He’s not exactly coming home a miracle baby, cured of the myriad of problems plaguing him at birth.
But Ryan Nguyen, who was flown from Sacred Heart Medical Center to a Portland hospital during a court battle over his life, will likely be home within a week, his doctor said Monday.
Life won’t be easy for 4-month-old Ryan or his parents - at least not for a while.
He can’t eat on his own, and will need intravenous feeding for up to six months, maybe longer.
He requires several medicines to control his blood pressure and ward off infections and seizures. And part of his bowel still isn’t working normally.
However, doctors at Legacy Emanuel Children’s Hospital in Portland say they’re “cautiously optimistic” about Ryan’s condition.
His parents say they’re just elated to take him home to be with his older brother, Austin, for the first time.
“We don’t mind putting all our effort into him,” said Nghia Nguyen.
“Every time we see our son, it cheers us up. All he has to do is hear our voice and he wakes up. If he’s a little bit slow or whatever, we don’t mind.”
Ryan won’t be coming home to Spokane. His parents moved to Vancouver, Wash., to be closer to Portland after he was transferred there in December.
The baby was thrust into the national spotlight shortly after his birth at Sacred Heart Medical Center on Oct. 27.
Doctors there said Ryan suffered severe brain damage and kidney failure and couldn’t live. Among his problems were seizures, low blood volume and a bowel obstruction. He was on life-support and kidney dialysis.
Ryan had no hope of recovery, said doctors at Sacred Heart, and they wanted to stop the painful dialysis and allow him to die.
A neonatology expert in Portland agreed Ryan would die, and doctors in Seattle and Pittsburgh said they also wouldn’t treat the infant.
The Nguyens were furious. They obtained a temporary court order on Nov. 22 requiring Sacred Heart to resume dialysis until a judge could decide the course of treatment.
During the trial, on Dec. 13, a Portland doctor learned of the case and offered to treat Ryan.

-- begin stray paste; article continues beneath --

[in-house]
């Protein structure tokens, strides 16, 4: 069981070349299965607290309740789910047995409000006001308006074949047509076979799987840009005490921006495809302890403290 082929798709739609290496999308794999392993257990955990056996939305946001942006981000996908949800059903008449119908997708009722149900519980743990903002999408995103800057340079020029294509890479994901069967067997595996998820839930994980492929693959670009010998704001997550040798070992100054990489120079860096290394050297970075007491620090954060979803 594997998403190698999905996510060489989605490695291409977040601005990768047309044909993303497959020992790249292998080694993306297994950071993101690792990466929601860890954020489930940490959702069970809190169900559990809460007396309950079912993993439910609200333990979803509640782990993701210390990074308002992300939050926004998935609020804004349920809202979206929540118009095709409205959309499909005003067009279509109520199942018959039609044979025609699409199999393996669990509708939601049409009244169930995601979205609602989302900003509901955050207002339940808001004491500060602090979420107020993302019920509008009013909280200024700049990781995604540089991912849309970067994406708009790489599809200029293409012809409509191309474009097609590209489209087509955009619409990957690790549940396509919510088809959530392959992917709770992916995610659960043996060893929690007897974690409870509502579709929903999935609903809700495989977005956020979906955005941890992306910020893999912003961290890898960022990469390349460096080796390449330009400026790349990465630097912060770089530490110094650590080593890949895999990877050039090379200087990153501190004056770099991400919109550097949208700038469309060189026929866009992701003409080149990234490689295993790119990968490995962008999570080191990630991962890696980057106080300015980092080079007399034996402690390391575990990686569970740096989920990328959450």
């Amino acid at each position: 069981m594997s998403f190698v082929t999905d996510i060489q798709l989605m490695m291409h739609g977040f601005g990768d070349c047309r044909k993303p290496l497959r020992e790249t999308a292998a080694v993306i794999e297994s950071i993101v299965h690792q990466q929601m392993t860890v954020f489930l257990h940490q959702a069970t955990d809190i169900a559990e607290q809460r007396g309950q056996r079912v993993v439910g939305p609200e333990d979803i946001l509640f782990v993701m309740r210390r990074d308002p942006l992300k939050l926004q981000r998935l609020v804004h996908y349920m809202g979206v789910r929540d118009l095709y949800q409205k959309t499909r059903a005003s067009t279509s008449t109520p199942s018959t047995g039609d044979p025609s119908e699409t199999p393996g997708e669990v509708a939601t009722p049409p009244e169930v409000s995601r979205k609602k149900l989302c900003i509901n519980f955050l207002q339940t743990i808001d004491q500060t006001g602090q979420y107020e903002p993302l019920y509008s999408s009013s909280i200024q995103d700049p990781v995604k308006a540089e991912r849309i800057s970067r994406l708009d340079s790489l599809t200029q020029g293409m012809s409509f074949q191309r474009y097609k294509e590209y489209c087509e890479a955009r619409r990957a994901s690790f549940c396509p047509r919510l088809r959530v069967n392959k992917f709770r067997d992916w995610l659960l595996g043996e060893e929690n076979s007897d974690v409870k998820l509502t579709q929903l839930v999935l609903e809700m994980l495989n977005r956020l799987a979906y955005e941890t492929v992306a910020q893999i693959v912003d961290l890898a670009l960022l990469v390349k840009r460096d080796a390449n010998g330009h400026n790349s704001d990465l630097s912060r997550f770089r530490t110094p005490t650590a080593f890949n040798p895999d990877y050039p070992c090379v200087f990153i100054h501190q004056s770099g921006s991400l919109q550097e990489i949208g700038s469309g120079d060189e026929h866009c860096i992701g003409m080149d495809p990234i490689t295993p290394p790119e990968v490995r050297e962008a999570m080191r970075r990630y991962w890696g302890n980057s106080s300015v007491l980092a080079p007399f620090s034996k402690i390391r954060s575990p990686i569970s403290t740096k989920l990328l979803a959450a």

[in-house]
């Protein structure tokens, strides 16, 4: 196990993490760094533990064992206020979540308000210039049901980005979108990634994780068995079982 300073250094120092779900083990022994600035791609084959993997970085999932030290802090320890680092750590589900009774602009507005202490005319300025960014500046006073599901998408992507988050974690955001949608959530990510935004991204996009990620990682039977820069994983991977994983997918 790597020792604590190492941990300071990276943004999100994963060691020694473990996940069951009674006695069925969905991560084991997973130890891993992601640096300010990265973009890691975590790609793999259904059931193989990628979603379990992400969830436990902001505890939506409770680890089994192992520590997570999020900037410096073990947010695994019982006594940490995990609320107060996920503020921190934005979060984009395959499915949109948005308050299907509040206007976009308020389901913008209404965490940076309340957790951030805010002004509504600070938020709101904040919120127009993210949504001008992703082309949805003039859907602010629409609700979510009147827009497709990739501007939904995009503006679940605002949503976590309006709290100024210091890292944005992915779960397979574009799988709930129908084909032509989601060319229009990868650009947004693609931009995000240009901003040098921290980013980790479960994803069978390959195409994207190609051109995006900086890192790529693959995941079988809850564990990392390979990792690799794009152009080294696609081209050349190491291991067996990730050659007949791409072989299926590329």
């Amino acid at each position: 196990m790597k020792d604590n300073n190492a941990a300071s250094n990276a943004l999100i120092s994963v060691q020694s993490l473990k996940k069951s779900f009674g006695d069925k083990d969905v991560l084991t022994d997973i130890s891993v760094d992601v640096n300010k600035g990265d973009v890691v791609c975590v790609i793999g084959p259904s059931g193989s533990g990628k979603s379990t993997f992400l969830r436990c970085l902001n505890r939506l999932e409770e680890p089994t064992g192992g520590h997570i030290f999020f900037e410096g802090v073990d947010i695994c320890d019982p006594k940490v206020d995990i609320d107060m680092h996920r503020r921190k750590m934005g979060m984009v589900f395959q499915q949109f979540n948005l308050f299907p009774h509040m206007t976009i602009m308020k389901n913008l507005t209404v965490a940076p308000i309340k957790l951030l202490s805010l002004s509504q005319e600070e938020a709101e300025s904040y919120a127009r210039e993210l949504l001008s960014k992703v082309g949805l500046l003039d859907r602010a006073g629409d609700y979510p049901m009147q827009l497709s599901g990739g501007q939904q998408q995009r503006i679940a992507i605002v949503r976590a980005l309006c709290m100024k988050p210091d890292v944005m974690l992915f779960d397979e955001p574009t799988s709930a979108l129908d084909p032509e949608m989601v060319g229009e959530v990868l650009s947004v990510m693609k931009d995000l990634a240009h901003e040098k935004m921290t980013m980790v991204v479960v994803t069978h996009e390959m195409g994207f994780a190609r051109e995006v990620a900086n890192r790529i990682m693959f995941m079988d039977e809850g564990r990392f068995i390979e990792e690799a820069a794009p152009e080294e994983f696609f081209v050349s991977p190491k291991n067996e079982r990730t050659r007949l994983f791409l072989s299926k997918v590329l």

Shortly after his arrival, Ryan was taken off dialysis and a ventilator.
“His breathing and kidneys have improved … I’m concerned about him in a different way,” said Patrick Lewallen, medical director of the Portland hospital’s neonatal special care unit.
Much of the concern revolves around continuing problems with Ryan’s intestines. The baby underwent surgery to remove a blockage and lost more than one-third of his intestines.
“We don’t want him to lose any more,” said Lewallen. “If he has to have any more bowel removed, that puts him at significant risk for not being able to support himself through the normal eating process.”
While Ryan has grown steadily - he weighs more than 13 pounds - doctors are worried because what’s left of his bowel isn’t working properly.
Doctors want his body to adjust to food and are inserting sugar water in his stomach through a tube. He’s up to a teaspoon an hour.
“He’s got a long way to go, of course,” Lewallen said. “He’s got months of feeding issues ahead of him.”
Doctors won’t know the extent of brain damage Ryan may have suffered for several years. But brain scans and tests “all look very promising,” Lewallen said.
“He responds to noise, touch and moves his hands to play with little toys,” he said. “He turns his head toward you, and if it’s his mom or dad, he smiles.”
Ryan, who is on Medicaid, will initially get 24-hour-a-day nursing care. His parents soon will take over.
The Nguyens are learning to read heart monitors, change IVs, and spot signs of infection.
Someday, they plan to bring their family back to Spokane, where Nghia Nguyen has many relatives.
For now, though, they want to stay in Vancouver, where their duplex is a 10-minute drive from Ryan’s doctors.
The Nguyens, who aren’t working, plan to take turns caring for Ryan. Whatever it takes, it’s worth it, Nghia Nguyen said.
“We’re not disappointed. It’s just something that’s making us pray harder.”